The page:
Data-driven tourism
Joshua Ryan-Saha

By Joshua Ryan-Saha, Data-Driven Innovation Lead, Tourism & Festivals

The tourism sector is integral to both the Scottish economy and our country’s reputation on the global stage. Data-driven innovation has the potential to boost the tourism sector and the entire regional economy.

So where should we start with applying new data approaches?

  1. Trust. The integrity and reputation of a travel destination depends on visitors consistently enjoying their experience. The rise of fake news and fake reviews has made it difficult for visitors to know what to trust when choosing and booking a holiday. There are some interesting approaches being tested. Amassing text data means ‘unnatural reviews’ are now being unmasked on Amazon and other sites.
  2. Rising costs. The prices of staff and raw materials are increasing. Tourism is a sector made up of mostly small companies with tight turnover. Data science has a role to play in relieving this pressure. From optimising a restaurant’s perishable stock, to Fisher’s intelligent bedsheets, data has been shown to improve the efficiency of the supply chain in the tourism sector.
  3. Overcrowding. In August, Edinburgh’s Old Town gets very busy. Traffic increases, making it harder for everyone to get to where they want to be. The invisible burden on our infrastructure is what we haven’t yet quantified. Using data science to understand and predict typical visitor flows and transport demand could help move visitors to underserved destinations across the city region.
  4. Local Residents. The relationship between visitors and local residents is under strain. Noise, house prices, short-term lets, traffic, and new developments have all at times attracted the ire of those who call Edinburgh their home. We need to find ways to empower local residents using data. Barcelona provided families with sensors to measure the level of noise in the wee hours. Using this information they advocated for change to rubbish collection times and earlier closing times.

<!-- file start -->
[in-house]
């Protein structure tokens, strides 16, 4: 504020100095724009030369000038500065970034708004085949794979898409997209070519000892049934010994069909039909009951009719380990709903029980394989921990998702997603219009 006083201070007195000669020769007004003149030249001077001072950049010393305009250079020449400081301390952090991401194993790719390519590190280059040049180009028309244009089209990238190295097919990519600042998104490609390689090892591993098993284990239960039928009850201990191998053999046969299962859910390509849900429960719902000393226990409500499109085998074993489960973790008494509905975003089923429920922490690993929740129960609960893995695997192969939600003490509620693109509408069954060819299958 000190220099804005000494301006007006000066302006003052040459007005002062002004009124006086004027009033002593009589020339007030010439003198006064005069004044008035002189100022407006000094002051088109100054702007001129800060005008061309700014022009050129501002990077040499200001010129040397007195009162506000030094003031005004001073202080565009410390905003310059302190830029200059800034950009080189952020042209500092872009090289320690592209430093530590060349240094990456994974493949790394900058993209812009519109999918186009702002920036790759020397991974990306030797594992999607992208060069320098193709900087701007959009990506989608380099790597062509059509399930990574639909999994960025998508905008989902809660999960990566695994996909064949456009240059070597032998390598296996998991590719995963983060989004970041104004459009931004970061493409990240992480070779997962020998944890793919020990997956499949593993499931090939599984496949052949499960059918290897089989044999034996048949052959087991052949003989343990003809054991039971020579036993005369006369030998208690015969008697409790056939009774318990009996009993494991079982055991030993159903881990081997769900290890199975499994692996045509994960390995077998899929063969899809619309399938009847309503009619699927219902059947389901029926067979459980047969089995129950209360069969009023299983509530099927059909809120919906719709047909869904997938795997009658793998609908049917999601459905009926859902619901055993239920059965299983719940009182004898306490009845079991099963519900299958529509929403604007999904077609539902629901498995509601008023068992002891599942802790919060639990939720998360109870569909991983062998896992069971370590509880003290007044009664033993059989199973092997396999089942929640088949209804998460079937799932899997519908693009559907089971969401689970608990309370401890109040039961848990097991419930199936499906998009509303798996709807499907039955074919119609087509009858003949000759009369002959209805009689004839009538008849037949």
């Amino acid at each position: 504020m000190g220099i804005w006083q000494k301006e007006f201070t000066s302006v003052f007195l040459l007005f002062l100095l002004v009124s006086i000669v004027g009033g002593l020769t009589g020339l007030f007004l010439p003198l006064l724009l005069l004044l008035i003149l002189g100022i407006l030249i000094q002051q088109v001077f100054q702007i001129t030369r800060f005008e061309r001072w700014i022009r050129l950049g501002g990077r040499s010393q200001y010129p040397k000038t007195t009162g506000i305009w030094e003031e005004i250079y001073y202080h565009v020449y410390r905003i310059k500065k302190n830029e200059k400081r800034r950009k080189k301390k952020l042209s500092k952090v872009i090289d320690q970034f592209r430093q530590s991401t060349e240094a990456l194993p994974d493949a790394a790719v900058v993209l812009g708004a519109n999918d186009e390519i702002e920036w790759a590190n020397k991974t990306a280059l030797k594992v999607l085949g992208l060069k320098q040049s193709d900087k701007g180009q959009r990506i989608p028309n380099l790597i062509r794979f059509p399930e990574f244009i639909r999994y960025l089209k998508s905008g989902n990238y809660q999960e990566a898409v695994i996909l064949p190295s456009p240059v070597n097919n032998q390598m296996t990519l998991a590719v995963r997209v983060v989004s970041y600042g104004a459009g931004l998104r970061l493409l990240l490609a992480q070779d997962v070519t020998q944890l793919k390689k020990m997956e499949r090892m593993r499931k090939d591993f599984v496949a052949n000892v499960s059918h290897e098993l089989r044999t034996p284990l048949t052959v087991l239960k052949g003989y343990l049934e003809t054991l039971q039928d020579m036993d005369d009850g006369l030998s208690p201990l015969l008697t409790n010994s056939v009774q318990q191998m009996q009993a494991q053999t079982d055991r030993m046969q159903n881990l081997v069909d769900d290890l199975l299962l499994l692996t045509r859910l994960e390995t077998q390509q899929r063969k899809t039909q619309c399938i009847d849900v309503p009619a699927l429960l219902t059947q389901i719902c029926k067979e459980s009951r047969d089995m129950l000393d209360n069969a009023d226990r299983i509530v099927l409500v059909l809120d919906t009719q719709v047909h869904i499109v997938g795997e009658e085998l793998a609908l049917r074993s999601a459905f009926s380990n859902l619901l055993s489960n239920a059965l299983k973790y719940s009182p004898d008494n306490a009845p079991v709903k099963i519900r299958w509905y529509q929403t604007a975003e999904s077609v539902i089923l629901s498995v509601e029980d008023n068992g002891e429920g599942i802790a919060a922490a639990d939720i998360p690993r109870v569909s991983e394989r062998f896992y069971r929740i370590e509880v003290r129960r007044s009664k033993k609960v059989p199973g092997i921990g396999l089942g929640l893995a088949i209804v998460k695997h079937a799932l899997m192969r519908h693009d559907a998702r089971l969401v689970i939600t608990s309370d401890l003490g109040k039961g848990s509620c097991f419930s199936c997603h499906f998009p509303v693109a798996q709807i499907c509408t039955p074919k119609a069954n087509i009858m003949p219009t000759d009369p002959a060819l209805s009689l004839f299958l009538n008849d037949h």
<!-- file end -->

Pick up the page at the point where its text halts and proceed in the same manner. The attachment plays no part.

5. Forecasting. Forecasting models that give better insight into when, why and how many visitors arrive over the short, medium and long term could unlock huge productivity gains for the whole industry. It could help us build a case for investment in infrastructure or better manage staff rotas, change opening hours and develop new business ideas.

The city region has all the necessary ingredients to bring data to life for the tourism sector. The University of Edinburgh’s Schools of Informatics and Geosciences are world-leading. It is the home of Skyscanner and a burgeoning travel tech sector. Perhaps most exciting of all is the investment from the City Region Deal Programme.

We recently held two workshops. One with Travel Massive Edinburgh and Interface that brought together 40 travel professionals to explore the challenges facing the tourism sector. The second brought together interested academics to bring about a smart, sustainable tourism industry in the region.

Join our new LinkedIn group to take part in the conversation! 

This is an abbreviated version of the full article by Joshua Ryan-Saha - read it here. The University of Edinburgh is partnering with Heriot-Watt University to deliver the landmark Data-Driven Innovation Programme, part of the Edinburgh and South East Scotland City Region Deal. Its aim is to attract investment, fuel entrepreneurship, contribute to inclusive growth – and establish the City Region as data capital of Europe.

If you’re interested in finding out how Interface can support data driven tourism projects, email Lesley Judge:


14 February 2019